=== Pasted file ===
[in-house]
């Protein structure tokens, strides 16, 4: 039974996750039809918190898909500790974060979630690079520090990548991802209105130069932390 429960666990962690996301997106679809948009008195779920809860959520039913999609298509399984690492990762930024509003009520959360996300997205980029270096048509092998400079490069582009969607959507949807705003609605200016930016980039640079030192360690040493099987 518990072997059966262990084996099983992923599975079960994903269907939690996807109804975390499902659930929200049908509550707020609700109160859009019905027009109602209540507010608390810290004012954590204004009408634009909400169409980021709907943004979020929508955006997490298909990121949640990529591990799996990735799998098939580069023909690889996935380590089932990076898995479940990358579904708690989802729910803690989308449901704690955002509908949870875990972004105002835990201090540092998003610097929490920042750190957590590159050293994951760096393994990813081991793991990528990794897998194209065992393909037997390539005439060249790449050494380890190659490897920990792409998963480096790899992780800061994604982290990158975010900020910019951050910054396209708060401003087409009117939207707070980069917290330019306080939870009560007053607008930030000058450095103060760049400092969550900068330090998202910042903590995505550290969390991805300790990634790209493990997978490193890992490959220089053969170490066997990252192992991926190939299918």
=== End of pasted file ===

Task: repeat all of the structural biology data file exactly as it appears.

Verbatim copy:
[in-house]
């Protein structure tokens, strides 16, 4: 039974996750039809918190898909500790974060979630690079520090990548991802209105130069932390 429960666990962690996301997106679809948009008195779920809860959520039913999609298509399984690492990762930024509003009520959360996300997205980029270096048509092998400079490069582009969607959507949807705003609605200016930016980039640079030192360690040493099987 518990072997059966262990084996099983992923599975079960994903269907939690996807109804975390499902659930929200049908509550707020609700109160859009019905027009109602209540507010608390810290004012954590204004009408634009909400169409980021709907943004979020929508955006997490298909990121949640990529591990799996990735799998098939580069023909690889996935380590089932990076898995479940990358579904708690989802729910803690989308449901704690955002509908949870875990972004105002835990201090540092998003610097929490920042750190957590590159050293994951760096393994990813081991793991990528990794897998194209065992393909037997390539005439060249790449050494380890190659490897920990792409998963480096790899992780800061994604982290990158975010900020910019951050910054396209708060401003087409009117939207707070980069917290330019306080939870009560007053607008930030000058450095103060760049400092969550900068330090998202910042903590995505550290969390991805300790990634790209493990997978490193890992490959220089053969170490066997990252192992991926190939299918």